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of arab foreign students, they're different from other kinds of foreign students such as indians or japanese or what have you. arabs tend to follow social networks much more than other foreign students so the fact that a few other arabs had gone there, people he had been related to or knew of had been there before made a big difference to him. >> you talk in your book about the muslim community in north carolina. why, back in 1984, were there other communities with muslims? >> there were transfer students, quite a few, and then there were some arabs that fled the lebanese involve war or other developments in the arab world and settled in north carolina. there was also a great demand for technical jobs in the research triangle area that drew some of them in, as well. >> how much of a muslim follower was he in those days? >> apparently very severe. he would go to burger king and order burgers without the meat and make a show of eating it without the meat and you would ask him why and he would say i can't be sure the beef was prepared to islamic standards of purity.
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he was part of a group known as the mullah telling other foreign students not to wear shorts, not to cover their ankles with socks, all of these fine points of dress and behavior. obviously, no alcohol, no pork. >> chowan is southern baptist school, still is. why would someone who is a muslim and religious, come to a baptist school? >> affordable tuition, other arabs had been there before, and lax english requirements. about a quarter of his class was foreign. so maybe it was a little easier for him to fit in. the interesting thing and i can't find anybody to give me a good account of this, he was required to attend chapel and that was mostly a lecture and sometimes music. he was supposed to attend chapel with the other students. according to records, he did so, but he never objected.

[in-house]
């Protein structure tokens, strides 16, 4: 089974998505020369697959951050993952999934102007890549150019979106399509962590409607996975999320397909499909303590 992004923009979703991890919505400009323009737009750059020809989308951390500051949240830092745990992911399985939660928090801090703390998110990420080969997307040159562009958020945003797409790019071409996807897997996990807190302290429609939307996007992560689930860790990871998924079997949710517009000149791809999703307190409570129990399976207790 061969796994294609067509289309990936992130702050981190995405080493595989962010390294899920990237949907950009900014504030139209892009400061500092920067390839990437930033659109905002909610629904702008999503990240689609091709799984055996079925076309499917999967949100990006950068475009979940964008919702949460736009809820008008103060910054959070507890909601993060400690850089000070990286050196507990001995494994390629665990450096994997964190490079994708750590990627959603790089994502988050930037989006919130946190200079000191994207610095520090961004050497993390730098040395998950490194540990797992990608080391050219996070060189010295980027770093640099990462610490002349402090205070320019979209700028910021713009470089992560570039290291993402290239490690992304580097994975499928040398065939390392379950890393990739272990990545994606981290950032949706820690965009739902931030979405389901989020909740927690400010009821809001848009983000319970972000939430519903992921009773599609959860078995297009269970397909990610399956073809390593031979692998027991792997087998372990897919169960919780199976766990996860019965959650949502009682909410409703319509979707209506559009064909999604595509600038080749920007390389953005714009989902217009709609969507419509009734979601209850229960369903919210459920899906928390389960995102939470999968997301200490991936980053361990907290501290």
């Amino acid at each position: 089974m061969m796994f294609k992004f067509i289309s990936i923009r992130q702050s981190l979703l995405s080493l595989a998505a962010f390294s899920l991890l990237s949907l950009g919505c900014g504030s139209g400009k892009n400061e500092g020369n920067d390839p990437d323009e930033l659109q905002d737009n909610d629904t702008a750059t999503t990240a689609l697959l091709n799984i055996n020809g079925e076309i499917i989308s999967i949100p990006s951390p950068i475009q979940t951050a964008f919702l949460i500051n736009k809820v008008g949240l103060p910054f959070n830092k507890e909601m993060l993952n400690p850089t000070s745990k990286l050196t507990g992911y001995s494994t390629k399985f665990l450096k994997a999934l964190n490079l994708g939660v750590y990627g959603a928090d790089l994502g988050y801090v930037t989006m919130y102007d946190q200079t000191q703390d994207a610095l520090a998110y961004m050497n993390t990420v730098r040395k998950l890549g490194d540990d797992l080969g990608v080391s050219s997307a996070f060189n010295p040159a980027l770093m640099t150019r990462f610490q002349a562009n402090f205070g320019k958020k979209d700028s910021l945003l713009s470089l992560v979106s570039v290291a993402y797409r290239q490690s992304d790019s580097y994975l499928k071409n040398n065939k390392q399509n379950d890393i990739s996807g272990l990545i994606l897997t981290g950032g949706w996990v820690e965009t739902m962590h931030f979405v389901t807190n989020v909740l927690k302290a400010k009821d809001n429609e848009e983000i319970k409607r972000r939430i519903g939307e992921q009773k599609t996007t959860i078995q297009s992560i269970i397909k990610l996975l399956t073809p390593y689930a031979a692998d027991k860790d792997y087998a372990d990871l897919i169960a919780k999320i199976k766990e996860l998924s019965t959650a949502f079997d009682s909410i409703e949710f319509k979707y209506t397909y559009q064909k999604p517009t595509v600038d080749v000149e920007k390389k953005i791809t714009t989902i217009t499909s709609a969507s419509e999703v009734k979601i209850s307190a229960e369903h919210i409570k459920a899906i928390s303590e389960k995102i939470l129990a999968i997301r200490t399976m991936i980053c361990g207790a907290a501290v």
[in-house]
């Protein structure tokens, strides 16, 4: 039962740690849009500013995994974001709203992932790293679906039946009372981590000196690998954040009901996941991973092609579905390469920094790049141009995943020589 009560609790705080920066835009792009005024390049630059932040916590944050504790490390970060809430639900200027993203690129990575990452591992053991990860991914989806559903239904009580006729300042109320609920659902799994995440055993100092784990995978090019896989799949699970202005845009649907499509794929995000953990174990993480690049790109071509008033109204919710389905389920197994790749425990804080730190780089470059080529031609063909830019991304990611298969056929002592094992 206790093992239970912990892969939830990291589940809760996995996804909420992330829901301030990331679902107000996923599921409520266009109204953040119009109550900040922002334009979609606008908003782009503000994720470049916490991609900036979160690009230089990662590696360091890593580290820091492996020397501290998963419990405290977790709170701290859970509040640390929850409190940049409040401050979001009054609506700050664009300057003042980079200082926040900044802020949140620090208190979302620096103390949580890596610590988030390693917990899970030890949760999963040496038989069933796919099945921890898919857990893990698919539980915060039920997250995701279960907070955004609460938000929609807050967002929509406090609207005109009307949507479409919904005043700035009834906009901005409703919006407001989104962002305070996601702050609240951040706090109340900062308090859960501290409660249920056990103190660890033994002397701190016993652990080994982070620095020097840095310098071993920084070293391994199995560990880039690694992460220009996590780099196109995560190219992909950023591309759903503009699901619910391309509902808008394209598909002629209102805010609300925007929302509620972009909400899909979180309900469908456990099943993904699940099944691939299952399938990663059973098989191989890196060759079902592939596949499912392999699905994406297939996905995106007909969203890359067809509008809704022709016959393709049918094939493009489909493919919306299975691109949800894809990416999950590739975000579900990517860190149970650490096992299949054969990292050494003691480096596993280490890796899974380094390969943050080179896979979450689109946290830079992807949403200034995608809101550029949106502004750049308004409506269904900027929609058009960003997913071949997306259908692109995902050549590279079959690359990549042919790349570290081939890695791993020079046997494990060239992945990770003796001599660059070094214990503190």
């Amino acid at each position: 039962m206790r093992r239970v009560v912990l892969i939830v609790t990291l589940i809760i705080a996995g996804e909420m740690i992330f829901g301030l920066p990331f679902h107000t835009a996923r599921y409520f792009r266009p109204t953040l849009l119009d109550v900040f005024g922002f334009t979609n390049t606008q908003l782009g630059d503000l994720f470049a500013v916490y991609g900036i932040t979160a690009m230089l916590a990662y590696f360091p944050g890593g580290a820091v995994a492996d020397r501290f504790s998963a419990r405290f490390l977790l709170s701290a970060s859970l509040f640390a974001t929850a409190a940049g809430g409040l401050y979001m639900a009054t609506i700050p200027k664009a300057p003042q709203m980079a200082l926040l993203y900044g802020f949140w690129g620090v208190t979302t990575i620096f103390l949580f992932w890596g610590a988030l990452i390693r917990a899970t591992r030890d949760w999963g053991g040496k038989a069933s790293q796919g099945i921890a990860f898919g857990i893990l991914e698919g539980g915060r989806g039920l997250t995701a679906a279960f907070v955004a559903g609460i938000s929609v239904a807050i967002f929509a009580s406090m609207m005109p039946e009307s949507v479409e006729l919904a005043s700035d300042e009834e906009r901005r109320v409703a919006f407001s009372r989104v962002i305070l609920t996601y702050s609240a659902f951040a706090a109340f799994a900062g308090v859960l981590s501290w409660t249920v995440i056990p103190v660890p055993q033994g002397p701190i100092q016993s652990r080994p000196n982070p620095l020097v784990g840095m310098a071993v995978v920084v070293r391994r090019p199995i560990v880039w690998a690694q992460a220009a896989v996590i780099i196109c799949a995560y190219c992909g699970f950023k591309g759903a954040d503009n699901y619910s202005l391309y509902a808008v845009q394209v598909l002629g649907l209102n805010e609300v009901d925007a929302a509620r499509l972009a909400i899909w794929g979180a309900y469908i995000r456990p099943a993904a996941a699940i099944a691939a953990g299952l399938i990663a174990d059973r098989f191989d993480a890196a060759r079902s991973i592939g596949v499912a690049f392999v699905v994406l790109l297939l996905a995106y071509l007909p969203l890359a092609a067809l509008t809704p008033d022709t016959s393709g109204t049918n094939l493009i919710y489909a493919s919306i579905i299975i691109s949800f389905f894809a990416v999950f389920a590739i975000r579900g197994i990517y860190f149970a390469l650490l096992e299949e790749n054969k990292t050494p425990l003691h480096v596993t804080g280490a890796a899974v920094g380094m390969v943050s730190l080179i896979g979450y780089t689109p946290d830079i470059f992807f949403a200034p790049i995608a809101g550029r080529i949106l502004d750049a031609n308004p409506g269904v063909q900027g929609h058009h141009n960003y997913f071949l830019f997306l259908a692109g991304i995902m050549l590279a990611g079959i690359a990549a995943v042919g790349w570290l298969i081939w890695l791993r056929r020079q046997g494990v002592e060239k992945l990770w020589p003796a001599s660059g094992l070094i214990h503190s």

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i looked at a number of former classmates and professors, anyone who might have a recollection but no one remembers him objecting. >> here's a picture of a man you met down there. what's his name? >> that's garth. there he is in his classroom where he's taught for more than 30 years. >> did you take that picture? >> i think i did. yes, i did. >> when did you meet him and what did you learn from him? >> garth vale taught chemistry and taught khalid sheikh mohammed and is the only professor there that has a vivid memory of khalid sheikh mohammed. very organized man. he teaches in a suit. he was professor of the year last year and interesting, devoted man, leading a careful life that's affecting hundreds of students a year. >> what's he remember from khalid sheikh mohammed? >> he remembers him as a good student who had very poor
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english. he never had any political discussions with him or religious debates, for that matter. it was -- but he remembers him as someone with a very orderly mind and unfortunately, an orderly mind can be put to good or evil and in this kiss, it was put to evil. >> how big is he? >> he's about 5'4" and i don't know what his current weight is but he gets double meals at guantanamo so i'm assuming he's in the 200-pound range. >> when you went to chowan, what else did you do while you were there? did you find anybody else that had heard of him? >> it was hard. i went through the school library and went through the year books. he was invisible in the yearbooks. i talked to other professors, i talked to deans. the dean that picked him up from the airport, i saw him in another city in north carolina. and it's interesting. chowan made a budgetary choice. they were running short of students.